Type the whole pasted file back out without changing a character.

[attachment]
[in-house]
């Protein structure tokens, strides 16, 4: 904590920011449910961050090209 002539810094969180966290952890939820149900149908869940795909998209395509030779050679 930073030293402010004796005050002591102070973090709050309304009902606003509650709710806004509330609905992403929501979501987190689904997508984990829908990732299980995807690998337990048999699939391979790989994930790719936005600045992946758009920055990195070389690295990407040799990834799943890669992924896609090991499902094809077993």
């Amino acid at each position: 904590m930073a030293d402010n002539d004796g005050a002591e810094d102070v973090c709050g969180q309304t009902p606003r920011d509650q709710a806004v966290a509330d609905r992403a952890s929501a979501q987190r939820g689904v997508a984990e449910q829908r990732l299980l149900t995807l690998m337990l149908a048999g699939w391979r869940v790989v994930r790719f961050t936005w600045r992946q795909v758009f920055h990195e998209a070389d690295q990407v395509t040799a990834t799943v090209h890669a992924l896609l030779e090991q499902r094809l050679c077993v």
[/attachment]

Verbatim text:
[in-house]
């Protein structure tokens, strides 16, 4: 904590920011449910961050090209 002539810094969180966290952890939820149900149908869940795909998209395509030779050679 930073030293402010004796005050002591102070973090709050309304009902606003509650709710806004509330609905992403929501979501987190689904997508984990829908990732299980995807690998337990048999699939391979790989994930790719936005600045992946758009920055990195070389690295990407040799990834799943890669992924896609090991499902094809077993």
């Amino acid at each position: 904590m930073a030293d402010n002539d004796g005050a002591e810094d102070v973090c709050g969180q309304t009902p606003r920011d509650q709710a806004v966290a509330d609905r992403a952890s929501a979501q987190r939820g689904v997508a984990e449910q829908r990732l299980l149900t995807l690998m337990l149908a048999g699939w391979r869940v790989v994930r790719f961050t936005w600045r992946q795909v758009f920055h990195e998209a070389d690295q990407v395509t040799a990834t799943v090209h890669a992924l896609l030779e090991q499902r094809l050679c077993v």